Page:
Tuesday, 5 July 2011
Incongruity of Life
After an intense chat with the radiographer over the phone, I managed to get an earlier appointment. The radiographer was keen to get me to drop everything, cancel work and race over there for a mammogram, as they had 'spotted' something. Whilst this was worrying, I felt that missing out on the few pence I was due to earn today was unnecessary and somewhat overkill for what would probably turn out to be a badly developed X-ray plate.
I own, what I generously refer to as a 'comedy bosom'. My chest is somewhat over-developed. It reminds me of pictures in gutter-press housewife magazines where some greasy-haired slapper is shown, with her breasts hanging over her waistband, under a caption "My Boobs Ruined My Life!". Occasionally, I have thought about breast reduction surgery, after all, it would be nice to wear clothes that don't hang off me like dust-sheets. I don't think I ever will opt for surgery, though, even if I could afford it. It leaves a scar, they often grow back to the same size within a year or two and anyway, I'm loathe to change anything I was born with, even if they are incongruously large. The thought of the 'something' they had spotted leading to a mastectomy naturally crossed my mind. When I toyed with the idea of surgery, I really hadn't thought about going for a lop-sided look.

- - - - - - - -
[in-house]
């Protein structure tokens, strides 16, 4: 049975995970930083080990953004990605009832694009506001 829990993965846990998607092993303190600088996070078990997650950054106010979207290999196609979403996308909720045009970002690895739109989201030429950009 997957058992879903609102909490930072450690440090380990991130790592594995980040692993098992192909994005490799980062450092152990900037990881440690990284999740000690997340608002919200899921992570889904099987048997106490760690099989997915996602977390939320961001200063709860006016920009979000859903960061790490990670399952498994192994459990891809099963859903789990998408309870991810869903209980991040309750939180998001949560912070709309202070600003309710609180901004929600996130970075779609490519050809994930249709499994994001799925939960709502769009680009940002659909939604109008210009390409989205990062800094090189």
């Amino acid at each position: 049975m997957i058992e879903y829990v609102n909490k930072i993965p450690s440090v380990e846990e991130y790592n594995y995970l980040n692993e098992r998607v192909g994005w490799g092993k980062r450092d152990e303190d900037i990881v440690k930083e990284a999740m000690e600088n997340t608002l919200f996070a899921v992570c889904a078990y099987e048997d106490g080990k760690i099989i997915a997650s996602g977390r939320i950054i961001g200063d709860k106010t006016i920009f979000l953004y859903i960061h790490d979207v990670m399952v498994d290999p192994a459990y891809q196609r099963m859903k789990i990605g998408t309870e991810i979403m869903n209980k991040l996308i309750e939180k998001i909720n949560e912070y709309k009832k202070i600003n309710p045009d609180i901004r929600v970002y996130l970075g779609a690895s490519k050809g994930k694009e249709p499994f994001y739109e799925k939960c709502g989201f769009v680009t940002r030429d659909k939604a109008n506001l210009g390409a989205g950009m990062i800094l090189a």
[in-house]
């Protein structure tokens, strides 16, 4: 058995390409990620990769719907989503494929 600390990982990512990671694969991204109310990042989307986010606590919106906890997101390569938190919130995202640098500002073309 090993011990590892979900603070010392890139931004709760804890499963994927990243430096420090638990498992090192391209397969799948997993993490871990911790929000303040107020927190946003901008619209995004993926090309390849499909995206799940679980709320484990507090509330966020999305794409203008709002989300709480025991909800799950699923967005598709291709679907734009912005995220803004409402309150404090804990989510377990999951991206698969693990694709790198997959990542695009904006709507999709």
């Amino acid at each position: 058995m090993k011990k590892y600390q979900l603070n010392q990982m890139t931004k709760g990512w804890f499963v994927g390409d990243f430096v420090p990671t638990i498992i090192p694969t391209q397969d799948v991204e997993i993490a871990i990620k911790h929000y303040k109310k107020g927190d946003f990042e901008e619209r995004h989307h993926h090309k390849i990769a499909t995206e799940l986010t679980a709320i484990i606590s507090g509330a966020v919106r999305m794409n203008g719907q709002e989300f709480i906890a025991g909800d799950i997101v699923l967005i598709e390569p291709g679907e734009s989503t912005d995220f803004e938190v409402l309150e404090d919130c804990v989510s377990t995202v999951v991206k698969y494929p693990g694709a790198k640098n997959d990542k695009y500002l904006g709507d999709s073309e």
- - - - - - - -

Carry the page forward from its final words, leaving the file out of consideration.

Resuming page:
Mammograms are not the most graceful of experiences. Someone cheerfully manhandles your boobs onto a freezing cold shelf, whilst chatting about the weather. The corner of the shelf is shoved painfully into your armpit (just relax your shoulders!) and then your boob is flattened by a perspex tray. I'm sure the whole machine is on loan from the Dungeon at the Tower of London. To add to that, each picture is marked on your skin with a felt tip pen, so you end up looking as though you are wearing a see-through polka-dot bikini.
Thankfully everything appears to be normal and all the squishing and flattening confirmed I'm going to live. When I told my kids what it was like they thought it was hilarious. My son in particular was gleeful about never having to have such a thing done, until I explained the procedure for testing men for prostate cancer. I've heard Pokemon is a Rastafarian proctologist. And yes, Saskia, they do wear gloves.